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What is an illegal act
From: "Craig Wright" <cwright () bdosyd com au>
Date: Mon, 3 Apr 2006 08:19:40 +1000


Hello,

There is a lot of confusion regarding what is an illegal act. In part,
numerous people on the list think that a criminal act is the only type
of illegal act.

Any act that is a breach of primary, secondary or delegated legislation
is illegal. Any administrative offence or breach of the common law is
illegal.

Some of the types of offences include:
        Strict liability offences - intention is not relevant
        Administrative offences
        Offences which act against the sanctity of the court or
parliament (eg contempt)
        Civil offences (eg Tort actions)
        Criminal offences (offences that are listed on the local crimes
act or equivalent.

In each case there is also an issue of enforceability. Many actions are
illegal but not enforceable. Any nation that has ratified the cyber
crimes act (eg EU, US, NZ AU etc) will have to comply with the terms.
How this is done is a matter for the local jurisdiction.

Is Pen.Testing illegal without authorisation - easy yes. Is port
scanning, yes - but this is more difficult. Port scanning (without
authorisation) is illegal. The difficultly is that -
        1       Without damage to the site being scanned - port scanning
violations are not enforceable. It is still illegal but there can be no
punishment.
        2       Port scanning (without any resultant damage) is not a
criminal offence unless the damage exceeds a set (local jurisdiction)
amount
        3       Civil action is available - but this requires something
to act on (again damage etc)

In the case of civil action with any level of damage, which would
include an incident response there are actions that the site owner can
take. They could act on the Tort of Negligence, the issue is that the
damages awarded for this would likely be nominal at best and are
unlikely to even cover costs. For this reason - few companies act on
this as it is not a commercial decision.

This does not make the act any more or less illegal. Speeding and doing
108k in a 100k zone is still illegal. It is not likely that you will be
pulled over for this, but it is still an offence.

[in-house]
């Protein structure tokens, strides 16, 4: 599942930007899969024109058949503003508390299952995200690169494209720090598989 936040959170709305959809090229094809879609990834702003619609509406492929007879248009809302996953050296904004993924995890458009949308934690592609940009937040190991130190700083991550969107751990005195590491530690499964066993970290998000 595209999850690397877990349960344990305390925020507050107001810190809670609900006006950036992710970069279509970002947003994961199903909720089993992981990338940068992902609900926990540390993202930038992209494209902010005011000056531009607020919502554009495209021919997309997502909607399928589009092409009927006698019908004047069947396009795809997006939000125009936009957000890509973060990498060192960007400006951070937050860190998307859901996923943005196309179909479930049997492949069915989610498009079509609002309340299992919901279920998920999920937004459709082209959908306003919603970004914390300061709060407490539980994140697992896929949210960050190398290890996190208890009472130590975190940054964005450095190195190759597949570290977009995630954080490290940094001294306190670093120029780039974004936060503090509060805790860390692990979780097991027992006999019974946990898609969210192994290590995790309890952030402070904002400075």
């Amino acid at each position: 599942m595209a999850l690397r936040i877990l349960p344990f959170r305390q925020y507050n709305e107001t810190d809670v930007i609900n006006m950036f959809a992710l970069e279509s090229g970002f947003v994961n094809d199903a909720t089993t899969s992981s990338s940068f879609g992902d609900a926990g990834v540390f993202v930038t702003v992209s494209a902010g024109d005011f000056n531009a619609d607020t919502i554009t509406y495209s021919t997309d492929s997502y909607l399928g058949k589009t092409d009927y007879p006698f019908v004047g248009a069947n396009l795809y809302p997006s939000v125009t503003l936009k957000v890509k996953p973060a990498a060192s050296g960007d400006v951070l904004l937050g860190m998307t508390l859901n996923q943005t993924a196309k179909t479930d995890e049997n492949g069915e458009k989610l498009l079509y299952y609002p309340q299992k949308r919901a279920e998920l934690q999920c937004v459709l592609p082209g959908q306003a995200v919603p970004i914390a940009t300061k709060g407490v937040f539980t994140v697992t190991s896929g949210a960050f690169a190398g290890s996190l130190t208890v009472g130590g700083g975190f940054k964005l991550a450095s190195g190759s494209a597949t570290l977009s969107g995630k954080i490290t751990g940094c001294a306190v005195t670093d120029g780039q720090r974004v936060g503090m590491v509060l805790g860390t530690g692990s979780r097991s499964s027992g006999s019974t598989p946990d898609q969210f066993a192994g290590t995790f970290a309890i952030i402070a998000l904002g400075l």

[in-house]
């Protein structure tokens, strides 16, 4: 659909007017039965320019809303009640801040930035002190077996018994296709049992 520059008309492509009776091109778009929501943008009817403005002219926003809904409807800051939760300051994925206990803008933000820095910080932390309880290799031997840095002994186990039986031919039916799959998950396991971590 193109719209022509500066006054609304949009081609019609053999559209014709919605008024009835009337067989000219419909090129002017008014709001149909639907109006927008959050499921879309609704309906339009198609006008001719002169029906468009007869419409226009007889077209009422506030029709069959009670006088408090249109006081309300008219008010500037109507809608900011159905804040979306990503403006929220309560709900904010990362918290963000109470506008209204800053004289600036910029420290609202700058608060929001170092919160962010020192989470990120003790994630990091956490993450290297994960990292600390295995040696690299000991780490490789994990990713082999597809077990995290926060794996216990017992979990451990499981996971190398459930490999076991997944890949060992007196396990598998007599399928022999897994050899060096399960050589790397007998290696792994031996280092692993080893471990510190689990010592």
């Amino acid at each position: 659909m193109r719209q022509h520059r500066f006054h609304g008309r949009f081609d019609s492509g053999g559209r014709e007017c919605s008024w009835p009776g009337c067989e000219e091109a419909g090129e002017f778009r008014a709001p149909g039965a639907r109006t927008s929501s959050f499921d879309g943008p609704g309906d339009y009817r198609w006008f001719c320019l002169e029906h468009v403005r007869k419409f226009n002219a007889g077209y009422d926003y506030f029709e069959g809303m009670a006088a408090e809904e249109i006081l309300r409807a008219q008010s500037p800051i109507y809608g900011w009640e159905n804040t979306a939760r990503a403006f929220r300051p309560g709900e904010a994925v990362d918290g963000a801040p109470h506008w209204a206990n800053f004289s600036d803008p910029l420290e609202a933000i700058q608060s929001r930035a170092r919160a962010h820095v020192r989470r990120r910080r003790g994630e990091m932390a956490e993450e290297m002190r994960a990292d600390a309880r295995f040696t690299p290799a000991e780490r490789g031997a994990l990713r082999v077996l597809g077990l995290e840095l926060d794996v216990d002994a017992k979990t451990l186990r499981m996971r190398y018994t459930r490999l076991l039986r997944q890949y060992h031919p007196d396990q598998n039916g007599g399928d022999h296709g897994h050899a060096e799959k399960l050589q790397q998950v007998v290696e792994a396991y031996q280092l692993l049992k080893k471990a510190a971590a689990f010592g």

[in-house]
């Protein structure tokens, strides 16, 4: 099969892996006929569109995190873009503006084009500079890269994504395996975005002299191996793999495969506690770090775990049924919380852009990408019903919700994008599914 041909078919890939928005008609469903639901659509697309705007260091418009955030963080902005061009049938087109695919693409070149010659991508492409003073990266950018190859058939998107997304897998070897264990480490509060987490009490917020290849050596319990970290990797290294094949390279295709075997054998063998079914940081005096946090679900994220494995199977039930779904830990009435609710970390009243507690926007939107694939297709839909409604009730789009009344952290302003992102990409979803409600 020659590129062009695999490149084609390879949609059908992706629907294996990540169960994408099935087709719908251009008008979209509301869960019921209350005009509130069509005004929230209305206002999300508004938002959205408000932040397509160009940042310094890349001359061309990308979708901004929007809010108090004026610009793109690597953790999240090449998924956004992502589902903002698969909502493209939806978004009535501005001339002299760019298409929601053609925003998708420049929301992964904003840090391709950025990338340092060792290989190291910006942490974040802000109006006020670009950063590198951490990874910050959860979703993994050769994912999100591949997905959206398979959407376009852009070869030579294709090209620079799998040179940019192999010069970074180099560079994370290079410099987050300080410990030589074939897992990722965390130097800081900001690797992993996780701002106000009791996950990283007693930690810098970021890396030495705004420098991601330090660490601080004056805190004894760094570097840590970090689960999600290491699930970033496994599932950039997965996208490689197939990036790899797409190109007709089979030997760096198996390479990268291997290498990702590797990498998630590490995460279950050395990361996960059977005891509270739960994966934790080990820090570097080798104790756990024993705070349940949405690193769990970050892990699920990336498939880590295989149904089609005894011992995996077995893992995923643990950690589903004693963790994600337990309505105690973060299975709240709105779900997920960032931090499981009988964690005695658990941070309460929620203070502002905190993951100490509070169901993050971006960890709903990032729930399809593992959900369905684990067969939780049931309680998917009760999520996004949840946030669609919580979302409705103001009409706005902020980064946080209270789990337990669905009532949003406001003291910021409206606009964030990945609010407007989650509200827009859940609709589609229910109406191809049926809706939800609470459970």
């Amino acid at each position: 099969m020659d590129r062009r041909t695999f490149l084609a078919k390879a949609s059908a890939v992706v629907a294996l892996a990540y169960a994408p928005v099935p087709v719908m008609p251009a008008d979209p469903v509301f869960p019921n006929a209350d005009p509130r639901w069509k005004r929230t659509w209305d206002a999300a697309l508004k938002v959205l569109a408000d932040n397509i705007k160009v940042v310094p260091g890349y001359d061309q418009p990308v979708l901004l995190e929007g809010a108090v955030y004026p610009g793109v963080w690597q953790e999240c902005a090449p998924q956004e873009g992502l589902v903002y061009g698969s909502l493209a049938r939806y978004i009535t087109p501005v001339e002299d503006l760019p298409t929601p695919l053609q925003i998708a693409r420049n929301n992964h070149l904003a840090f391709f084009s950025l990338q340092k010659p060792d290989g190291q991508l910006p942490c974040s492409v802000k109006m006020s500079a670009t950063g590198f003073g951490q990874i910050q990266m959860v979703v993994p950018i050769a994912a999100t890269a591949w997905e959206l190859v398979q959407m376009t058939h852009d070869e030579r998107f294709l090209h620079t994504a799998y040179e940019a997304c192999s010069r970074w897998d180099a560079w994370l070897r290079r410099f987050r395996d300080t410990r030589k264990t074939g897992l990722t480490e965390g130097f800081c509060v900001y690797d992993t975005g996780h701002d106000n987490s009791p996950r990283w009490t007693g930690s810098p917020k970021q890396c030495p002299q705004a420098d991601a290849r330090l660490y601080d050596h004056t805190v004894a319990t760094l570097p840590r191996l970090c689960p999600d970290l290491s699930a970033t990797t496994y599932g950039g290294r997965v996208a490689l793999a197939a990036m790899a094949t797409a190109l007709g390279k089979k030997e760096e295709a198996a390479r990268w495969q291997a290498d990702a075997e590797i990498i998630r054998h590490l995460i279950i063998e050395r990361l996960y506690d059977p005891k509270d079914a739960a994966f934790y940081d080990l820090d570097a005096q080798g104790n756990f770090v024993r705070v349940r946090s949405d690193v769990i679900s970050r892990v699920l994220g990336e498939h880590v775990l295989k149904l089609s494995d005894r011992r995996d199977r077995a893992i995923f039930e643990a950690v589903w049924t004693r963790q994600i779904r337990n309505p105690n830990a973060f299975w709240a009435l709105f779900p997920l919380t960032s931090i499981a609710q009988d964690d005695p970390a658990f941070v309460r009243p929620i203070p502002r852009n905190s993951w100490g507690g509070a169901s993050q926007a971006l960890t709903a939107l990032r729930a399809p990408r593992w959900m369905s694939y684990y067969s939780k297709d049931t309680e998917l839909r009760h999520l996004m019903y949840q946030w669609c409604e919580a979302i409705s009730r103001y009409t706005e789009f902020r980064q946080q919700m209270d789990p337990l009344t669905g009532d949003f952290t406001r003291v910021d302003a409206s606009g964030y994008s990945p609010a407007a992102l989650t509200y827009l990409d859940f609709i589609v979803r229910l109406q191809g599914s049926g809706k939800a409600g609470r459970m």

It is also not likely that you will be charged for ever having port
scanned (and not done anything else) a site. This does not make the act
more than it is. It is still an illegal act. It is not a criminal act in
itself, but this is not what is meant by illegal.

In cases of criminal offences - proof is generally (not everywhere)
beyond reasonable doubt (about 90% certain)
In civil and administrative cases the proof is anything over 50% -
balance of probability

Further in a civil case, the onus is on the defendant to show that
his/her action did not result in the damage.

So lets take the case of port scanning. The server reboots and the
database on the server (bad idea I know to have WWW and DB on the same
system - but welcome to the real world) fails without a backup. A week
before the company who owned the server/database had an evaluation of
the worth of the IP on the database come in at $250,000 (not as large as
you may think for a corporate IP database valuation as it includes cost
to rebuild and recollate the data)

In this case, the activity other than valid traffic at the time the
server reboots is your port scan. The company decides to prosecute. The
database in the US and your are in central Europe. Under the provisions
of the Cybercrime treaty the company who owns the server can do 1 of
several things,
        1       Criminal Damage - in either jurisdiction
        2       Action in Tort (negligence, trespass etc)
        3       Action in Common law (in the US) for will
        4       Violation of the patriot act - provisions for cyber
trespass etc.

The company can choose the action and jurisdiction to best suit their
needs - not yours. If they have taken the action under a criminal
sanction in their jurisdiction, they may seek to extradite you. There is
not specific treaty for extradition needed - this is defined in the
Cybercrime convention. If you are in a country that has ratified (all
members of the EC included) this, than you have no way of stopping this
other than to prove that you have not caused the damage.

In the case of a civil action, this is started in the jurisdiction based
on 2 factors,
        1       Ability to enforce the judgement
        2       the likely outcome (in the US there are punitive
damages)
An action in the US where damages are awarded may result in an action in
your jurisdiction for enforcement as your jurisdiction will not
necessarily recognise the decisions of the US court. So this may be a
case in the US followed by a case in the place you come from to enforce
the US decision.

If the action is all within the same jurisdiction, than the issues are
simplified.

Either way - the end result is that you (the person port scanning) will
be out of pocket. Laywers and advisors cost money. Lose and expect to
have even more costs.

Regards,
Craig

        Dr Craig S Wright DTh MNSA MMIT CISA CISM CISSP ISSMP ISSAP
G7799 GCFA AFAIM
Manager - Computer Assurance Services
BDO Chartered Accountants & Advisers
Level 19, 2 Market Street,
Sydney, NSW 2001
Telephone: +61 2 9286 5555
Fax: +61 2 9993 9705
Direct: +61 2 9286 5497
<Mailto:CWright () bdosyd com au>




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